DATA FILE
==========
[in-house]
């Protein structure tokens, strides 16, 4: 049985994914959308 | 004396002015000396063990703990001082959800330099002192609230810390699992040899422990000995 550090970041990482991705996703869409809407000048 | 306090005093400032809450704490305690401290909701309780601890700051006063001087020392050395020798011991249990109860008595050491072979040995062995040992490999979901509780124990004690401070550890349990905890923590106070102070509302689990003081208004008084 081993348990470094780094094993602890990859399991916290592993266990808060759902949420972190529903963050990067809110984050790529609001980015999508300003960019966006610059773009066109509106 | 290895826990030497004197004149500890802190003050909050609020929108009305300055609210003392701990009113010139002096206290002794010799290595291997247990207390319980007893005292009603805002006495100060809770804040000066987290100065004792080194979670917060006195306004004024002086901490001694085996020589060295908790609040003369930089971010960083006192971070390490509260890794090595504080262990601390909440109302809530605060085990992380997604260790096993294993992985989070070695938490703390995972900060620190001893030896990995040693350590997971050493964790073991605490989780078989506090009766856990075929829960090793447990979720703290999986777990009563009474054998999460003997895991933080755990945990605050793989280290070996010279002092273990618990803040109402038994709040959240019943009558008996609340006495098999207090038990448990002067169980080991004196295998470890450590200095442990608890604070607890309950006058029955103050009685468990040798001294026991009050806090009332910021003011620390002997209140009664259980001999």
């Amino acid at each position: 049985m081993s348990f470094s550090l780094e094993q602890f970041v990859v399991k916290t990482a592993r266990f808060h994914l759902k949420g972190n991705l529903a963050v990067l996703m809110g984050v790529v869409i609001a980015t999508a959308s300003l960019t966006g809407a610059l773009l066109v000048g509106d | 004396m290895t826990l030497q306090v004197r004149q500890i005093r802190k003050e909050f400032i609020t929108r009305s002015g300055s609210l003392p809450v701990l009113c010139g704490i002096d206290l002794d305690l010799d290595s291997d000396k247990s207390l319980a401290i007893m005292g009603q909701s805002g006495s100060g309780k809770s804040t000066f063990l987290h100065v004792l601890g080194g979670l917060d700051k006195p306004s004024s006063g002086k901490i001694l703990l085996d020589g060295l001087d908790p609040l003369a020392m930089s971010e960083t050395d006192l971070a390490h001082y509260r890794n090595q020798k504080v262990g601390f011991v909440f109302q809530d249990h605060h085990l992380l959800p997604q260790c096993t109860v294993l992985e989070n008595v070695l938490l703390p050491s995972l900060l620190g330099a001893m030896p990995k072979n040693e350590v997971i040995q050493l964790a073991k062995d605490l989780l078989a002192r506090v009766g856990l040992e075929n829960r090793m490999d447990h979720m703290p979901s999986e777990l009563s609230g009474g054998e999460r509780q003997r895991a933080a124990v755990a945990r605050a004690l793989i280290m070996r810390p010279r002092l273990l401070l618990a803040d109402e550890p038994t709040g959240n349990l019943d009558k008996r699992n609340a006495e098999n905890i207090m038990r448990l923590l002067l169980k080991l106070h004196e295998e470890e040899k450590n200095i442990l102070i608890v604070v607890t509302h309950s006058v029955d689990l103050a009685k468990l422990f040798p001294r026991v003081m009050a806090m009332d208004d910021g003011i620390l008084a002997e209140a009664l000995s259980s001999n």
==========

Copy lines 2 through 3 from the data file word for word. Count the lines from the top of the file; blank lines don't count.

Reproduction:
């Protein structure tokens, strides 16, 4: 049985994914959308 | 004396002015000396063990703990001082959800330099002192609230810390699992040899422990000995 550090970041990482991705996703869409809407000048 | 306090005093400032809450704490305690401290909701309780601890700051006063001087020392050395020798011991249990109860008595050491072979040995062995040992490999979901509780124990004690401070550890349990905890923590106070102070509302689990003081208004008084 081993348990470094780094094993602890990859399991916290592993266990808060759902949420972190529903963050990067809110984050790529609001980015999508300003960019966006610059773009066109509106 | 290895826990030497004197004149500890802190003050909050609020929108009305300055609210003392701990009113010139002096206290002794010799290595291997247990207390319980007893005292009603805002006495100060809770804040000066987290100065004792080194979670917060006195306004004024002086901490001694085996020589060295908790609040003369930089971010960083006192971070390490509260890794090595504080262990601390909440109302809530605060085990992380997604260790096993294993992985989070070695938490703390995972900060620190001893030896990995040693350590997971050493964790073991605490989780078989506090009766856990075929829960090793447990979720703290999986777990009563009474054998999460003997895991933080755990945990605050793989280290070996010279002092273990618990803040109402038994709040959240019943009558008996609340006495098999207090038990448990002067169980080991004196295998470890450590200095442990608890604070607890309950006058029955103050009685468990040798001294026991009050806090009332910021003011620390002997209140009664259980001999």
């Amino acid at each position: 049985m081993s348990f470094s550090l780094e094993q602890f970041v990859v399991k916290t990482a592993r266990f808060h994914l759902k949420g972190n991705l529903a963050v990067l996703m809110g984050v790529v869409i609001a980015t999508a959308s300003l960019t966006g809407a610059l773009l066109v000048g509106d | 004396m290895t826990l030497q306090v004197r004149q500890i005093r802190k003050e909050f400032i609020t929108r009305s002015g300055s609210l003392p809450v701990l009113c010139g704490i002096d206290l002794d305690l010799d290595s291997d000396k247990s207390l319980a401290i007893m005292g009603q909701s805002g006495s100060g309780k809770s804040t000066f063990l987290h100065v004792l601890g080194g979670l917060d700051k006195p306004s004024s006063g002086k901490i001694l703990l085996d020589g060295l001087d908790p609040l003369a020392m930089s971010e960083t050395d006192l971070a390490h001082y509260r890794n090595q020798k504080v262990g601390f011991v909440f109302q809530d249990h605060h085990l992380l959800p997604q260790c096993t109860v294993l992985e989070n008595v070695l938490l703390p050491s995972l900060l620190g330099a001893m030896p990995k072979n040693e350590v997971i040995q050493l964790a073991k062995d605490l989780l078989a002192r506090v009766g856990l040992e075929n829960r090793m490999d447990h979720m703290p979901s999986e777990l009563s609230g009474g054998e999460r509780q003997r895991a933080a124990v755990a945990r605050a004690l793989i280290m070996r810390p010279r002092l273990l401070l618990a803040d109402e550890p038994t709040g959240n349990l019943d009558k008996r699992n609340a006495e098999n905890i207090m038990r448990l923590l002067l169980k080991l106070h004196e295998e470890e040899k450590n200095i442990l102070i608890v604070v607890t509302h309950s006058v029955d689990l103050a009685k468990l422990f040798p001294r026991v003081m009050a806090m009332d208004d910021g003011i620390l008084a002997e209140a009664l000995s259980s001999n």